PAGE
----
National News

Fewer Refugees Impacts Catholic Resettlement Programs in US

By Chaz Muth

Dominican Sister Donna Markham, executive director of Catholic Charities USA, speaks about immigrants and refugees May 4 at All Saints Church in Portland, Ore. “These are our brothers and sisters, not freeloaders,” she told listeners. (CNS photo/Ed Langlois, Catholic Sentinel)

WASHINGTON (CNS) – The U.S. has drastically cut the numbers of refugees it will accept, causing the reduction and closure of Catholic resettlement programs nationwide.

Nearly 20 U.S. Catholic refugee resettlement programs have closed in the past two years and dozens of others have scaled back their efforts because there are fewer refugees being admitted into the country, said Richard Hogan, director of resettlement services for Migration and Refugee Services, an arm of the U.S. Conference of Catholic Bishops.

The U.S. State Department authorized the resettlement of 85,000 refugees in fiscal year 2016.

In fiscal 2017, it authorized 110,000, which began during the last year of the Obama administration. However, the State Department ended up permitting only 53,716 refugees to enter the country by the end of the fiscal year.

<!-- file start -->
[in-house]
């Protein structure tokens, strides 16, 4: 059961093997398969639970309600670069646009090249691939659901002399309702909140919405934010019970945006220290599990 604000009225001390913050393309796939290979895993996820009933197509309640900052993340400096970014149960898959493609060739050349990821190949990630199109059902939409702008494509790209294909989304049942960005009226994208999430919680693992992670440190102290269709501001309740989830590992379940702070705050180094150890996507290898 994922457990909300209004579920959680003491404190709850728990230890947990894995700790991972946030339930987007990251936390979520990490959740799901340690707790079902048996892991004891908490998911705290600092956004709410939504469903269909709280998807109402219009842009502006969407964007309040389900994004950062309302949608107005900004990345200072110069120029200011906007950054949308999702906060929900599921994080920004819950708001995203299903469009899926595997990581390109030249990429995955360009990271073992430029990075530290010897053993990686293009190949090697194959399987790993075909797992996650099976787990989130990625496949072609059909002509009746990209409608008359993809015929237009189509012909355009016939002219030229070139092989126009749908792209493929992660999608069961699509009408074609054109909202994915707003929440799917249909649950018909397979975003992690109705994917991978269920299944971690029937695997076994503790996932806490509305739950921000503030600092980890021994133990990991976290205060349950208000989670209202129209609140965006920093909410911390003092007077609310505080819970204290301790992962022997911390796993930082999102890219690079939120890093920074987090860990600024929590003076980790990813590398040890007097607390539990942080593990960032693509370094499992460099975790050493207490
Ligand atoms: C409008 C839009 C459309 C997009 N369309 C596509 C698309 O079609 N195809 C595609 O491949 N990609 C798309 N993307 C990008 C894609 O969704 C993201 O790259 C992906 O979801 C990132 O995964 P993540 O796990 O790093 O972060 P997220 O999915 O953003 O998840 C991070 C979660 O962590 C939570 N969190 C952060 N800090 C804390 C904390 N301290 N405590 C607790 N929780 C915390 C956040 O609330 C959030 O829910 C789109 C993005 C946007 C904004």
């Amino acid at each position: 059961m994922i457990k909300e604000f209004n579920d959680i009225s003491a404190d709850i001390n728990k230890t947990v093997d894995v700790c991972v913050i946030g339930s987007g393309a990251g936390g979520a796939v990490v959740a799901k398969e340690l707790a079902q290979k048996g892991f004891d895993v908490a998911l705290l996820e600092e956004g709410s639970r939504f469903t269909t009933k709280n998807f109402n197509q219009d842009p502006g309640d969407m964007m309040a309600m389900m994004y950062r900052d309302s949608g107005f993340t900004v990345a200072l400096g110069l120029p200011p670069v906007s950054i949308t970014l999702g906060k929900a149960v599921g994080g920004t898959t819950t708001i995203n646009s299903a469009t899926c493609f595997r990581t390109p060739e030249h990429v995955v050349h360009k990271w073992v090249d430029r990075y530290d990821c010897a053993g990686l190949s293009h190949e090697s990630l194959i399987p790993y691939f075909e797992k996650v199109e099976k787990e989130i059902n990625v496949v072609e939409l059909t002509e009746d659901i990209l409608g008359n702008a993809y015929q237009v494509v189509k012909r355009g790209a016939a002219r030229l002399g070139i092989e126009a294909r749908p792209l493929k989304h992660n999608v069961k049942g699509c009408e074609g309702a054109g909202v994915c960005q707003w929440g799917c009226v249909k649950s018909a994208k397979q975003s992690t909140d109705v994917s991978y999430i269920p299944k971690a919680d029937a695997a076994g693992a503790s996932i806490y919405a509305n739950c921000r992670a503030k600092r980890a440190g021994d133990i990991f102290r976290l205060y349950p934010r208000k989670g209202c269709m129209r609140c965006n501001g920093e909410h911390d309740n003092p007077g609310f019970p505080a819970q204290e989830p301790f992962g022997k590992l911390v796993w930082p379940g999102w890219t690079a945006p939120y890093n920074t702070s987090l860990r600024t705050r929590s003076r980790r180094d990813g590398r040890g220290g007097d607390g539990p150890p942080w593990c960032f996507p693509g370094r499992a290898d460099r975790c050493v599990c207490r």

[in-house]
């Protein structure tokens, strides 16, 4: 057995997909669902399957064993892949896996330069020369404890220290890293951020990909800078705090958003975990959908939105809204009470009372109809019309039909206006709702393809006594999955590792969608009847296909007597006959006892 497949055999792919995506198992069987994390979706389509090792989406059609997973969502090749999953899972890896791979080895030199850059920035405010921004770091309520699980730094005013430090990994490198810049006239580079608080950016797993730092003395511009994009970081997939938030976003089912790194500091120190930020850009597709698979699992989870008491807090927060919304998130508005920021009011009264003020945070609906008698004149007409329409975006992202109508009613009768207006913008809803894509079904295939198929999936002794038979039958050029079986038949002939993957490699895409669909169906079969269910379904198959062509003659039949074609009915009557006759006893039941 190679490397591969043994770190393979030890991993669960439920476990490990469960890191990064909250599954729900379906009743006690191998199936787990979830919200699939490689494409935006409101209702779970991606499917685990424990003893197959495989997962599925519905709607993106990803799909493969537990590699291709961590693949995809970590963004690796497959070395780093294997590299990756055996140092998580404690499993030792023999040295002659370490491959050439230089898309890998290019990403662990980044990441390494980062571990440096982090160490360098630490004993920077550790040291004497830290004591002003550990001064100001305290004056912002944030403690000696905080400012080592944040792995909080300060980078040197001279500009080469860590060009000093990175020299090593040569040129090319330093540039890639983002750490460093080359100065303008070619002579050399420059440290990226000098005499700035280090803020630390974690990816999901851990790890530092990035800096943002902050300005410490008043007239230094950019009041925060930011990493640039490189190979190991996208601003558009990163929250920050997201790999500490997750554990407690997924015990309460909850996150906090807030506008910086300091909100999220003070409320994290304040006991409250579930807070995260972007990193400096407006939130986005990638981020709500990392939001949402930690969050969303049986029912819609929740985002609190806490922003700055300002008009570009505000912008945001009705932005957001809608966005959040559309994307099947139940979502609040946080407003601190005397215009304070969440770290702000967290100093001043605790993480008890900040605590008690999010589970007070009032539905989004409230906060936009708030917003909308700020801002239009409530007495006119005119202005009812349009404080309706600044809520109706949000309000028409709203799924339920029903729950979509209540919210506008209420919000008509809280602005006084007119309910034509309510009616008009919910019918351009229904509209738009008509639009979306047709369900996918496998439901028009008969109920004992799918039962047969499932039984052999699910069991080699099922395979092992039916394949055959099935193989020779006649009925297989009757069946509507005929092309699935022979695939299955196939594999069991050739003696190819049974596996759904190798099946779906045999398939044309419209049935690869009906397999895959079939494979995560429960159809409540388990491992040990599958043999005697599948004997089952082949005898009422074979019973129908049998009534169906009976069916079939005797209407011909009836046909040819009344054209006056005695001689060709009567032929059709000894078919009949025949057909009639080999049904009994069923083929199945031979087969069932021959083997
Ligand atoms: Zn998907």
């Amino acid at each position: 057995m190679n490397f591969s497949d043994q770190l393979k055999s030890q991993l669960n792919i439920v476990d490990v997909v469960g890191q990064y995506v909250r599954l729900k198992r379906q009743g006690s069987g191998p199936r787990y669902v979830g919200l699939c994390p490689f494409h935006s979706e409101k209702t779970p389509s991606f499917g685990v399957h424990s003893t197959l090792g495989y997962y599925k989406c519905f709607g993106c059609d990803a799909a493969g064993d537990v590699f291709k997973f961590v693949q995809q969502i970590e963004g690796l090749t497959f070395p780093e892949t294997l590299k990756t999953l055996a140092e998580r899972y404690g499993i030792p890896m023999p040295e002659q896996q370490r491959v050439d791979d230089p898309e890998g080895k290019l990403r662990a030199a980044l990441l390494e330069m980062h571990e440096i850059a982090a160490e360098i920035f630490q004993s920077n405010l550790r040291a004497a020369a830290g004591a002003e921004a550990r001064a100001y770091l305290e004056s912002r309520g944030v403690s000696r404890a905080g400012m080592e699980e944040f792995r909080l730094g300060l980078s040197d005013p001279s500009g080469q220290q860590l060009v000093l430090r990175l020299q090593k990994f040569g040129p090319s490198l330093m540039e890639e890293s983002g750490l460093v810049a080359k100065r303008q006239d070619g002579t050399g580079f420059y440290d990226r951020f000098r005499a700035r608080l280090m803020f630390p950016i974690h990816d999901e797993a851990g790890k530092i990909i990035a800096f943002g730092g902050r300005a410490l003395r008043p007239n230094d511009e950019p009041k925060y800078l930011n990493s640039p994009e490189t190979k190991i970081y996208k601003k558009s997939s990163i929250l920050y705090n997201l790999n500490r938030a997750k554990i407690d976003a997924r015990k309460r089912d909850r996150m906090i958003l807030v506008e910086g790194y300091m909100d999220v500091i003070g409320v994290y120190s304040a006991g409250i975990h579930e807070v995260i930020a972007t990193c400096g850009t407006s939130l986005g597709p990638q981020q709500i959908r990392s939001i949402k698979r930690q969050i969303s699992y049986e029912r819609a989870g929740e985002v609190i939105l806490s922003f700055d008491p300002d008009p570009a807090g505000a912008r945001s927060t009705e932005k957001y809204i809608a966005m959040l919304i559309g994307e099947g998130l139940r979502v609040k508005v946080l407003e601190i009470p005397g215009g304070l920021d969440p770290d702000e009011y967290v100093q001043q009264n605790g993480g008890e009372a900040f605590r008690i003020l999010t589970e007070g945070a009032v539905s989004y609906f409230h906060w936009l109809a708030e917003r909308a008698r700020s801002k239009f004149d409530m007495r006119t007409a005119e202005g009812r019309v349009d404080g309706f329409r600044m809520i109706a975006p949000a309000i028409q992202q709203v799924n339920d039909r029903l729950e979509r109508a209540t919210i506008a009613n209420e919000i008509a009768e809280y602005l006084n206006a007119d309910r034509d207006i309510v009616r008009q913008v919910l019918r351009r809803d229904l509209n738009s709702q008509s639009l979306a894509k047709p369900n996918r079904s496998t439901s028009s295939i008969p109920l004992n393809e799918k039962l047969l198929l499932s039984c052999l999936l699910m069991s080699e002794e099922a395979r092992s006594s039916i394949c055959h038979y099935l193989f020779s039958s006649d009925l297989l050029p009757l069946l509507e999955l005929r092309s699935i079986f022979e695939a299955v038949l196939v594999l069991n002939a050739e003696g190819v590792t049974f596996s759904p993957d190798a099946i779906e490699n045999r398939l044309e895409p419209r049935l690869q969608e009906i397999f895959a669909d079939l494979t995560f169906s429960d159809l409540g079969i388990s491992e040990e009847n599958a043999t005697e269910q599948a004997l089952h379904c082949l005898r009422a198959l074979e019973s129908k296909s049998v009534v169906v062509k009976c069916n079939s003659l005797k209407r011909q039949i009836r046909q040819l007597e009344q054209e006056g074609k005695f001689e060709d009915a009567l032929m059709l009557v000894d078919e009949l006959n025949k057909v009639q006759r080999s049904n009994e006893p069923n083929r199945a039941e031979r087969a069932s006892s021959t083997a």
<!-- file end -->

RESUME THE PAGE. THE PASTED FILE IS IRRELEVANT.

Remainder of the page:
President Donald Trump took office three months into the 2017 fiscal year and his administration made it clear it wanted to reduce the number of refugees the country would take in.

The number authorized for admission to the U.S. in fiscal year 2018, which began Oct. 1, 2017, was cut to 45,000, but the State Department has admitted only 10,548 in the first six months.

Catholic Charities agencies traditionally resettle roughly 25 percent of all refugees admitted into the U.S. each year and the decreases in numbers have been felt, said Jim Kuh, the senior director of immigration services for Catholic Charities USA.

“There is not a Catholic Charities program that has not been impacted in some way,” said Kuh, adding that the “picture is not a pretty one.”